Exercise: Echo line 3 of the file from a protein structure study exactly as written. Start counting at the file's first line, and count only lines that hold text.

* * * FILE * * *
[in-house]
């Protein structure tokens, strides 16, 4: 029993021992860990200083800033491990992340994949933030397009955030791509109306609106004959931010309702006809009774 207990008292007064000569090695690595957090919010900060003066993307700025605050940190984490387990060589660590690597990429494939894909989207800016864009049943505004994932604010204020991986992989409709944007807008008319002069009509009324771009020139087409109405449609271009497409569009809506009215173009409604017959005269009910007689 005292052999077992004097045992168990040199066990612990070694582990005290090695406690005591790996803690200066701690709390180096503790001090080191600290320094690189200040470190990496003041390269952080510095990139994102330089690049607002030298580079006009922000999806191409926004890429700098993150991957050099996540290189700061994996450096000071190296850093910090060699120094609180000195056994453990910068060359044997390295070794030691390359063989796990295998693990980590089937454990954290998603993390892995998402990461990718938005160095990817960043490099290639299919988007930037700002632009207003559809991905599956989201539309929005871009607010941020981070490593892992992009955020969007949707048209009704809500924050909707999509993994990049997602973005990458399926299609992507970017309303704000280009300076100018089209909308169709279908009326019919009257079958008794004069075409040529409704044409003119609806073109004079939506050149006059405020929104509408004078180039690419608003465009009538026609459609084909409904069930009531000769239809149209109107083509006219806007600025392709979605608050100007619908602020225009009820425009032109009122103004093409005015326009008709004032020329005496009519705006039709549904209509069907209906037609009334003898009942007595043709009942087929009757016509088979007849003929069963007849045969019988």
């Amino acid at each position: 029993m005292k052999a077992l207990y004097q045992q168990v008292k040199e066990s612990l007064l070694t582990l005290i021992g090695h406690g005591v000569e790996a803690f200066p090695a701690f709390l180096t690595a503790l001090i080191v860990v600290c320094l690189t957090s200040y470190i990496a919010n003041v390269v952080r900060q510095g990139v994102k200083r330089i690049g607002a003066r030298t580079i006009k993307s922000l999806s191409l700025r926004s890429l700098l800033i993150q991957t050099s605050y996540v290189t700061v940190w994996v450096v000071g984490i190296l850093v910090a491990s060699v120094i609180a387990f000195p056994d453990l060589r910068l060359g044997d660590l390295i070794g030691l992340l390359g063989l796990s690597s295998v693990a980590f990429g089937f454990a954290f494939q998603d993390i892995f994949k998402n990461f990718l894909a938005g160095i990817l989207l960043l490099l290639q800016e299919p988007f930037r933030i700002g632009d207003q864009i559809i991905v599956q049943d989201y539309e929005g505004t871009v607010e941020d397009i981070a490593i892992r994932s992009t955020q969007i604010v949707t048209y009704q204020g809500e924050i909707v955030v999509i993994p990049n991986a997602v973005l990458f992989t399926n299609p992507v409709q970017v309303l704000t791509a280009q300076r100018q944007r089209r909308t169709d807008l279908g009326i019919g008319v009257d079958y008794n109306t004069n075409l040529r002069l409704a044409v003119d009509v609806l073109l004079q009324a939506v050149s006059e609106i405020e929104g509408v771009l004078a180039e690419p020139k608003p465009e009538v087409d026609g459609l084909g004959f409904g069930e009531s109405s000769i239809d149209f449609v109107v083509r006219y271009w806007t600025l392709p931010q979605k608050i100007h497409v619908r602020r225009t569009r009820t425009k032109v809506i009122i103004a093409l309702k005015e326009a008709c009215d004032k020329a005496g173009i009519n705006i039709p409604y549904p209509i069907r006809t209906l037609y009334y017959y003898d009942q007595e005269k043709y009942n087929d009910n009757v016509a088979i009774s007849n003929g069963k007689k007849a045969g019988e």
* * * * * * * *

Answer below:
């Amino acid at each position: 029993m005292k052999a077992l207990y004097q045992q168990v008292k040199e066990s612990l007064l070694t582990l005290i021992g090695h406690g005591v000569e790996a803690f200066p090695a701690f709390l180096t690595a503790l001090i080191v860990v600290c320094l690189t957090s200040y470190i990496a919010n003041v390269v952080r900060q510095g990139v994102k200083r330089i690049g607002a003066r030298t580079i006009k993307s922000l999806s191409l700025r926004s890429l700098l800033i993150q991957t050099s605050y996540v290189t700061v940190w994996v450096v000071g984490i190296l850093v910090a491990s060699v120094i609180a387990f000195p056994d453990l060589r910068l060359g044997d660590l390295i070794g030691l992340l390359g063989l796990s690597s295998v693990a980590f990429g089937f454990a954290f494939q998603d993390i892995f994949k998402n990461f990718l894909a938005g160095i990817l989207l960043l490099l290639q800016e299919p988007f930037r933030i700002g632009d207003q864009i559809i991905v599956q049943d989201y539309e929005g505004t871009v607010e941020d397009i981070a490593i892992r994932s992009t955020q969007i604010v949707t048209y009704q204020g809500e924050i909707v955030v999509i993994p990049n991986a997602v973005l990458f992989t399926n299609p992507v409709q970017v309303l704000t791509a280009q300076r100018q944007r089209r909308t169709d807008l279908g009326i019919g008319v009257d079958y008794n109306t004069n075409l040529r002069l409704a044409v003119d009509v609806l073109l004079q009324a939506v050149s006059e609106i405020e929104g509408v771009l004078a180039e690419p020139k608003p465009e009538v087409d026609g459609l084909g004959f409904g069930e009531s109405s000769i239809d149209f449609v109107v083509r006219y271009w806007t600025l392709p931010q979605k608050i100007h497409v619908r602020r225009t569009r009820t425009k032109v809506i009122i103004a093409l309702k005015e326009a008709c009215d004032k020329a005496g173009i009519n705006i039709p409604y549904p209509i069907r006809t209906l037609y009334y017959y003898d009942q007595e005269k043709y009942n087929d009910n009757v016509a088979i009774s007849n003929g069963k007689k007849a045969g019988e």